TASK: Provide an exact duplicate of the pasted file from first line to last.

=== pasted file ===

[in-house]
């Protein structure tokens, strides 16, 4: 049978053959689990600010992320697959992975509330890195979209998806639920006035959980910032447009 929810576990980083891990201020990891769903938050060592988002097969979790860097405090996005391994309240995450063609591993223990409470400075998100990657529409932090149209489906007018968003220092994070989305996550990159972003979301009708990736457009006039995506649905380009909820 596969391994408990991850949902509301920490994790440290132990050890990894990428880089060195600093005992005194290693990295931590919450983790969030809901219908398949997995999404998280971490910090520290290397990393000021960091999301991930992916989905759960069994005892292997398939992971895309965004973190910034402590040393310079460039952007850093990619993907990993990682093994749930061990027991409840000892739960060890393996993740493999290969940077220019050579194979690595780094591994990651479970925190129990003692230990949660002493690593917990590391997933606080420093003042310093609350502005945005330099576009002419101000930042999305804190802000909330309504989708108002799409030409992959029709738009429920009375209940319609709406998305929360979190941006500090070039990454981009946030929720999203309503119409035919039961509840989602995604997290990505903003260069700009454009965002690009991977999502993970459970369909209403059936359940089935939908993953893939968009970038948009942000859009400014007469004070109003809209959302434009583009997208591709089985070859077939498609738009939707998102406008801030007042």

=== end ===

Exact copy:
[in-house]
């Protein structure tokens, strides 16, 4: 049978053959689990600010992320697959992975509330890195979209998806639920006035959980910032447009 929810576990980083891990201020990891769903938050060592988002097969979790860097405090996005391994309240995450063609591993223990409470400075998100990657529409932090149209489906007018968003220092994070989305996550990159972003979301009708990736457009006039995506649905380009909820 596969391994408990991850949902509301920490994790440290132990050890990894990428880089060195600093005992005194290693990295931590919450983790969030809901219908398949997995999404998280971490910090520290290397990393000021960091999301991930992916989905759960069994005892292997398939992971895309965004973190910034402590040393310079460039952007850093990619993907990993990682093994749930061990027991409840000892739960060890393996993740493999290969940077220019050579194979690595780094591994990651479970925190129990003692230990949660002493690593917990590391997933606080420093003042310093609350502005945005330099576009002419101000930042999305804190802000909330309504989708108002799409030409992959029709738009429920009375209940319609709406998305929360979190941006500090070039990454981009946030929720999203309503119409035919039961509840989602995604997290990505903003260069700009454009965002690009991977999502993970459970369909209403059936359940089935939908993953893939968009970038948009942000859009400014007469004070109003809209959302434009583009997208591709089985070859077939498609738009939707998102406008801030007042």